Jerry Ohlinger, the quirky proprietor of a cluttered Manhattan shop that has for decades been a mandatory stop for collectors of “Star Wars” posters, photos of Greta Garbo and all sorts of other movie memorabilia, died on Nov. 10 in Manhattan. He was 75.
The cause was pancreatic cancer, said Bill Marlborough, a longtime employee.
Jerry Ohlinger’s Movie Material Store is said to be New York’s last film memorabilia shop of a certain type: an overstuffed place where customers can come and talk cinema but might need help finding what they’re after. There used to be others — Cinemabilia and the Memory Shop, for instance — but with much of the collectibles trade moving online, one after another closed. Mr. Ohlinger hung on, downsizing several times, most recently to the current location, upstairs at 216 West 30th Street.
Over the years he accumulated a vast collection of memorabilia, much of it warehoused. At the end of his life he was embroiled in a lengthy legal dispute over that collection with a New Jersey couple, Sean Chatoff and Xingling Hu, with whom he had struck an agreement involving storage of and sales from the collection.
The most recent ruling in that dispute, which has been playing out in courts in New Jersey and New York, was just a few weeks ago, and the fate of the collection remains unclear.
Jerry George Ohlinger was born on June 4, 1943, in Manhattan, where, Mr. Marlborough said, he lived almost his entire life in the same building on West 78th Street. His father, Alfred, and mother, Celia Hoffstein, ran a speakeasy at one point, Mr. Marlborough said.
Mr. Ohlinger’s interest in collecting began early, fueled by trips with his father to the movie houses on Broadway and 42nd Street. He started rather primitively, clipping pictures out of magazines.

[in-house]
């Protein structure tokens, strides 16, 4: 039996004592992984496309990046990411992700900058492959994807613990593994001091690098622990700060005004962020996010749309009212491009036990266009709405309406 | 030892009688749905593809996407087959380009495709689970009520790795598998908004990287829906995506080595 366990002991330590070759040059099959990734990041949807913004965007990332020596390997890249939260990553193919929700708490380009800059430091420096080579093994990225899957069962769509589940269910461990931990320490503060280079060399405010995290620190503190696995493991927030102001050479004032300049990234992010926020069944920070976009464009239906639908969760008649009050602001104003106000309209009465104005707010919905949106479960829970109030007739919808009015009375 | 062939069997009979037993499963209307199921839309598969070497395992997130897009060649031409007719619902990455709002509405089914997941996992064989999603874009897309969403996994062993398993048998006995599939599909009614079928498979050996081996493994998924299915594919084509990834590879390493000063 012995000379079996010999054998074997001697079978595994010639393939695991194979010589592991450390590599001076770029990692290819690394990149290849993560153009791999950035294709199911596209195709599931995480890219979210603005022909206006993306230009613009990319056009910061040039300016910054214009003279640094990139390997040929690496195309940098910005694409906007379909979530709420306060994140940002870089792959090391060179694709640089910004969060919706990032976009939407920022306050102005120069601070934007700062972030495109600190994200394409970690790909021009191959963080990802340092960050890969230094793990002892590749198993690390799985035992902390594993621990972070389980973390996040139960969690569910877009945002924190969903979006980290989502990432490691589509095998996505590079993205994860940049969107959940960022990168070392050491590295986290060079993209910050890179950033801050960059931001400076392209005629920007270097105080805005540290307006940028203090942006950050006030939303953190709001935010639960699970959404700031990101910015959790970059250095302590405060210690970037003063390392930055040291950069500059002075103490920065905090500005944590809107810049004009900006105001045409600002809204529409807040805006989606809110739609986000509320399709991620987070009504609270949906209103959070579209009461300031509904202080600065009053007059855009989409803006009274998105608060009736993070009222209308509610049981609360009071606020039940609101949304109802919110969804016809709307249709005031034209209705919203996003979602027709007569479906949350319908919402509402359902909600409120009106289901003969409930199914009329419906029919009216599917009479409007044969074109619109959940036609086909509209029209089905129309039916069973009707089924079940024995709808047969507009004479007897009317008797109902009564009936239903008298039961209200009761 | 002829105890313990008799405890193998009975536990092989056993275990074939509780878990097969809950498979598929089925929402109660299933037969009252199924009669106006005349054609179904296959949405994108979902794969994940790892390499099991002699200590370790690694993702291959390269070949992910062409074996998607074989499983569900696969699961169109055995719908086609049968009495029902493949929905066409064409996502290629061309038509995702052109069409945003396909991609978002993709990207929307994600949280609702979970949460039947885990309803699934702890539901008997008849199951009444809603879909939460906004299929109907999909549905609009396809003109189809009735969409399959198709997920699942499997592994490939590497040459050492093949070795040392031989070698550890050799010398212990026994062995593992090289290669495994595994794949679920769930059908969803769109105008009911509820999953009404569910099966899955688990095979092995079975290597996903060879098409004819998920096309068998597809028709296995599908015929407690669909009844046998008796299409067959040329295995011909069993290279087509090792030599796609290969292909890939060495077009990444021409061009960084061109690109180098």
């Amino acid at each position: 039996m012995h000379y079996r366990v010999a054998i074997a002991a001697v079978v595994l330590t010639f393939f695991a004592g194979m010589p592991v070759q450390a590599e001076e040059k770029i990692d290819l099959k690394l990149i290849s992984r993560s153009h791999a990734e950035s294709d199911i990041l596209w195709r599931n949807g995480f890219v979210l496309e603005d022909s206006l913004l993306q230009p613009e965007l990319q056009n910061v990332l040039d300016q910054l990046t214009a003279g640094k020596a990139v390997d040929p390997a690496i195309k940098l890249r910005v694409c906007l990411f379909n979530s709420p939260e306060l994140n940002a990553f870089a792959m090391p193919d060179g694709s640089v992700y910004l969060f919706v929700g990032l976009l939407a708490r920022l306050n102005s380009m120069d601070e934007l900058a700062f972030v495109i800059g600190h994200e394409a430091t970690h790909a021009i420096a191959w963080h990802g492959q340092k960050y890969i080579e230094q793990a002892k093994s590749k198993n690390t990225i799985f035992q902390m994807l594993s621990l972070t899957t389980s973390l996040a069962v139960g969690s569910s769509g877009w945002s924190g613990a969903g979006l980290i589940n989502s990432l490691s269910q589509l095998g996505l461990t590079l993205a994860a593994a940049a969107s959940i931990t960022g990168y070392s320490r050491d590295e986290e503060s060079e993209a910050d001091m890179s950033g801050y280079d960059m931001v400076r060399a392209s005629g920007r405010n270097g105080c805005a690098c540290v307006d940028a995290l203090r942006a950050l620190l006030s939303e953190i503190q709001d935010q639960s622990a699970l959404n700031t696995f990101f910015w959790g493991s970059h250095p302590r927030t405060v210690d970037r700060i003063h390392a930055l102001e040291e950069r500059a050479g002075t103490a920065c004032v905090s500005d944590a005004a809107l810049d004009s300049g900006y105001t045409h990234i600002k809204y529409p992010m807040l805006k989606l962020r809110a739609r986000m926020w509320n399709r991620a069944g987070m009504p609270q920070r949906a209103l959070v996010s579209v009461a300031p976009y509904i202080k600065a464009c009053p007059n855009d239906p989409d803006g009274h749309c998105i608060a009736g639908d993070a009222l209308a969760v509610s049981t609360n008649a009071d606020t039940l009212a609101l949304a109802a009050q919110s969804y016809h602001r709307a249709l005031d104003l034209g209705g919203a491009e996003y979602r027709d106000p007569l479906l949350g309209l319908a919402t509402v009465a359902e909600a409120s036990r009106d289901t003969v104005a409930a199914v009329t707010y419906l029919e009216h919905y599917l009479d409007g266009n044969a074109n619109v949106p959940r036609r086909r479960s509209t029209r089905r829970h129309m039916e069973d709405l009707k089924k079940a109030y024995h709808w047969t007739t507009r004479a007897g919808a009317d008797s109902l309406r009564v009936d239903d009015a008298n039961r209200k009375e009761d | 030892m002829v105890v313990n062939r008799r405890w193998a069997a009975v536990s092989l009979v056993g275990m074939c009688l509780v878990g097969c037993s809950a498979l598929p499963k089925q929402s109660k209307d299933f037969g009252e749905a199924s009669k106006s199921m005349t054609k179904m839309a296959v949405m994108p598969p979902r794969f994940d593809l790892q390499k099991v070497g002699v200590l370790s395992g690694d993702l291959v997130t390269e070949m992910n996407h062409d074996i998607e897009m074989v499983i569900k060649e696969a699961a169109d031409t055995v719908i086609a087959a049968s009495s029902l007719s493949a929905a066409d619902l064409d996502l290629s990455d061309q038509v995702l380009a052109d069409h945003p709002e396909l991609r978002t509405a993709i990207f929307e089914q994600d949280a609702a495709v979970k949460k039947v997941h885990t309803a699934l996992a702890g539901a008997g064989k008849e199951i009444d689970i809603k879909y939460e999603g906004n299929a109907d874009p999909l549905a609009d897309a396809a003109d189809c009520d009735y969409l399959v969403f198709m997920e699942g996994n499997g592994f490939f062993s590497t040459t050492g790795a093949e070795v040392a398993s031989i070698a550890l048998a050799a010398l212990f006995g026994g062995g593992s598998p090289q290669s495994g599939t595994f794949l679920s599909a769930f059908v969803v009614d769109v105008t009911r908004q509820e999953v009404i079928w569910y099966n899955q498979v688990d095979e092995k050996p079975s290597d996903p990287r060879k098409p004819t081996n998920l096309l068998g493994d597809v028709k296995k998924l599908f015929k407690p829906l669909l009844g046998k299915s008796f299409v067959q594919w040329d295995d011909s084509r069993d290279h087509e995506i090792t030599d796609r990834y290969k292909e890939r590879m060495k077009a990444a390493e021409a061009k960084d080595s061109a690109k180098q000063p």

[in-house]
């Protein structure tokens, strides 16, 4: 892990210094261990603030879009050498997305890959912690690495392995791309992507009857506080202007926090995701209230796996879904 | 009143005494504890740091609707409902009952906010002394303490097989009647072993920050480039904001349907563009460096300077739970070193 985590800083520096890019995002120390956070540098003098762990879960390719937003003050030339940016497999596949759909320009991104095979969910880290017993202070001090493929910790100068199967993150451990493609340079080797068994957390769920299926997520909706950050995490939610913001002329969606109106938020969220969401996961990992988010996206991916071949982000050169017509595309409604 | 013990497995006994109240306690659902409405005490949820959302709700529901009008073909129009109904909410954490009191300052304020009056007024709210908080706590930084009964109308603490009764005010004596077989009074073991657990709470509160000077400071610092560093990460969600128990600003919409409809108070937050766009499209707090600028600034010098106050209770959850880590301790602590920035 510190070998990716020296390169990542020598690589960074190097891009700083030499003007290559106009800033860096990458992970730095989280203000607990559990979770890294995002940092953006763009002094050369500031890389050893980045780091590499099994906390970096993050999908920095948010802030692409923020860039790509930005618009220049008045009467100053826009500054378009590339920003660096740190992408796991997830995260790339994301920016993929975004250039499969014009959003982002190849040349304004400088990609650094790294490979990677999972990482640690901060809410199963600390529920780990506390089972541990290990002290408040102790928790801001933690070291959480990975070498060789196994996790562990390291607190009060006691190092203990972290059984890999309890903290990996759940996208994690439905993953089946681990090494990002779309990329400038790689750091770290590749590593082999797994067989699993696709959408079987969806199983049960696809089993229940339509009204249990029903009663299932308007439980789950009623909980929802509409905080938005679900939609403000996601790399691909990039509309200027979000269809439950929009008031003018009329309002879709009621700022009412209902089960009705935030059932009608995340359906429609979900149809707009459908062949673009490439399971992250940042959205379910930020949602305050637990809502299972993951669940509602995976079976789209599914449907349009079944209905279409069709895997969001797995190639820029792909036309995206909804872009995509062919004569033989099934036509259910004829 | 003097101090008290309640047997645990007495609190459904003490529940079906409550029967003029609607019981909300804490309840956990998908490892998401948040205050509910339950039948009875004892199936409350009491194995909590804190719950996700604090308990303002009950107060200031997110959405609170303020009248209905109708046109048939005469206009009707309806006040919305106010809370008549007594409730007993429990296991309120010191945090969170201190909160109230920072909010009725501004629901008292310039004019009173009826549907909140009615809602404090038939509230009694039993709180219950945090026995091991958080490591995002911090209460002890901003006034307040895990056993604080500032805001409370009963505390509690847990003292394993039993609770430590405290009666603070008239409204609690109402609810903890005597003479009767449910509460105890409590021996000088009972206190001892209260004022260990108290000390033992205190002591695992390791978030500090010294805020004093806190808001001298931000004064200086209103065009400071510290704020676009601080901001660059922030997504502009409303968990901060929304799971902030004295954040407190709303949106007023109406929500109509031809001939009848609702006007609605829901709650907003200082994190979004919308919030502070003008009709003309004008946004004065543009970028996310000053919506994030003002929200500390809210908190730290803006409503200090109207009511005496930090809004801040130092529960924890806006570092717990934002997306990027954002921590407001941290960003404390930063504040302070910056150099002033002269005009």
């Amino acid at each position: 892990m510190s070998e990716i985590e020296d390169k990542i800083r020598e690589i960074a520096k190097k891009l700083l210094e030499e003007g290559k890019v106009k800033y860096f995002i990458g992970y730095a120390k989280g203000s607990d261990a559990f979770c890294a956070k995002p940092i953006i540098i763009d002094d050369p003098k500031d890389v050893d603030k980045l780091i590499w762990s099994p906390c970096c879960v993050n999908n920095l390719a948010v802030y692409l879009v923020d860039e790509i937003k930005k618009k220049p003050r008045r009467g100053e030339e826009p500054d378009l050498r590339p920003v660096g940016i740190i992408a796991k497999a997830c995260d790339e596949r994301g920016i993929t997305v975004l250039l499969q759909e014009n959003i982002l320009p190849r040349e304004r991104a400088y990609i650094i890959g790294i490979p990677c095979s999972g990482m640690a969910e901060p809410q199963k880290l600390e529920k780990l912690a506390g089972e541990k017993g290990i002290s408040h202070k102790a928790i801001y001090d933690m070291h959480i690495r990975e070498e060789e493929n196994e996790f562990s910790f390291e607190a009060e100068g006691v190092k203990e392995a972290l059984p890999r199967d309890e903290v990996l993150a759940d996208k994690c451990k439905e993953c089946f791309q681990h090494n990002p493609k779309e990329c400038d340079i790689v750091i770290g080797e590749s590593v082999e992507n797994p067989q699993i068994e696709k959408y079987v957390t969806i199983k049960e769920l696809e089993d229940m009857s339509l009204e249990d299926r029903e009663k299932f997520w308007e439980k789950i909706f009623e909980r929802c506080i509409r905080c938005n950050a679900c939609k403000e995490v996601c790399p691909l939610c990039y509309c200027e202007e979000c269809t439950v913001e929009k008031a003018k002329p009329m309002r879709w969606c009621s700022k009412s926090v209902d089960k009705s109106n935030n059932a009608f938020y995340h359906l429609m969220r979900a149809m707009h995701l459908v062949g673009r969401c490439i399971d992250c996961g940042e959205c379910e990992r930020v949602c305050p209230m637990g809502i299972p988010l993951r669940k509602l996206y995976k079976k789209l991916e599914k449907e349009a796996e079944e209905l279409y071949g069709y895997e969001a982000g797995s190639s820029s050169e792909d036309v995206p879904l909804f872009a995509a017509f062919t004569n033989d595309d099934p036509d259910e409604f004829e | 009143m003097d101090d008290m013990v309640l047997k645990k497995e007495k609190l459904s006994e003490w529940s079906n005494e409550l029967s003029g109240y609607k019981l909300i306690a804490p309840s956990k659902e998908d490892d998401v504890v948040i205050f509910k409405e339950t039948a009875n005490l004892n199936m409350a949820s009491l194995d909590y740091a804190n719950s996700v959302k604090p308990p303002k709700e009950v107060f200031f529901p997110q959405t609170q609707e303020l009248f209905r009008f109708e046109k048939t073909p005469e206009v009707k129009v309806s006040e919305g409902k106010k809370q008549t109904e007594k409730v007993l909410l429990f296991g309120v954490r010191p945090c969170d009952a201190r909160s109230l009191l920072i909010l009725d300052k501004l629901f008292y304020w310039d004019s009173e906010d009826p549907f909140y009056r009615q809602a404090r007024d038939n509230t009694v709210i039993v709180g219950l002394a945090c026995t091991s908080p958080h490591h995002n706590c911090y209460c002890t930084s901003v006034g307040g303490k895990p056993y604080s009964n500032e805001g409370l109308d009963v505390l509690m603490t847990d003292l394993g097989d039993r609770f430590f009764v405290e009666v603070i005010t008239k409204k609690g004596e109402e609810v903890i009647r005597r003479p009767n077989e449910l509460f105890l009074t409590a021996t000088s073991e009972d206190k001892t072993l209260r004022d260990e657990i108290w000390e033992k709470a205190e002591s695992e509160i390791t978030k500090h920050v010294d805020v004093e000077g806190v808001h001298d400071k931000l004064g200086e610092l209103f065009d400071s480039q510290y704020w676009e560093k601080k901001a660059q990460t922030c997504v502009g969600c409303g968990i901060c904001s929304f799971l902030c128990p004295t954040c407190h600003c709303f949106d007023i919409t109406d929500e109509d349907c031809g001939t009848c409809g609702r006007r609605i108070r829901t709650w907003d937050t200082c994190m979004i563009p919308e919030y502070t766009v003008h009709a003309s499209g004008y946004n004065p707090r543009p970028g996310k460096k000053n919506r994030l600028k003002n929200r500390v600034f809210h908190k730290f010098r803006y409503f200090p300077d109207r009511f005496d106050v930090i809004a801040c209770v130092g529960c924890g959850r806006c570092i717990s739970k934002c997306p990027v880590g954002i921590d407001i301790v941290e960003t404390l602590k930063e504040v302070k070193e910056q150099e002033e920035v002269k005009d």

“I never saw a real photo from a motion picture until I was 10 years old,” he told The New Yorker in 2013. The first movie still he purchased — for 10 cents — was from “The Three Caballeros,” Disney’s animated 1944 feature.
Mr. Marlborough said Mr. Ohlinger was trained as an accountant and went to work as a bookkeeper for 20th Century Fox in New York. That’s when his childhood passion took a more serious turn.
At Fox, Mr. Marlborough said, “he found that people threw away a lot of things, so he picked them out of the garbage and started his own collection.”
He eventually began taking his wares on the road.
“I used to go to a lot of the comic book conventions, which was where I really started to sell stuff,” he told the website The Culture Trip. “That was about 1970. Usually I was the only person selling movie memorabilia. I discovered that people who like comics like movies, too.”
Mr. Ohlinger opened his first store in 1977, on West Third Street. That was the year that the release of one particular movie altered the collecting landscape: “Star Wars.”
“That changed the business dramatically,” Mr. Ohlinger said. “People who weren’t normally interested in collecting movie posters or photos suddenly wanted something on this title. It was a phenomenon, and it led to a great increase in business.”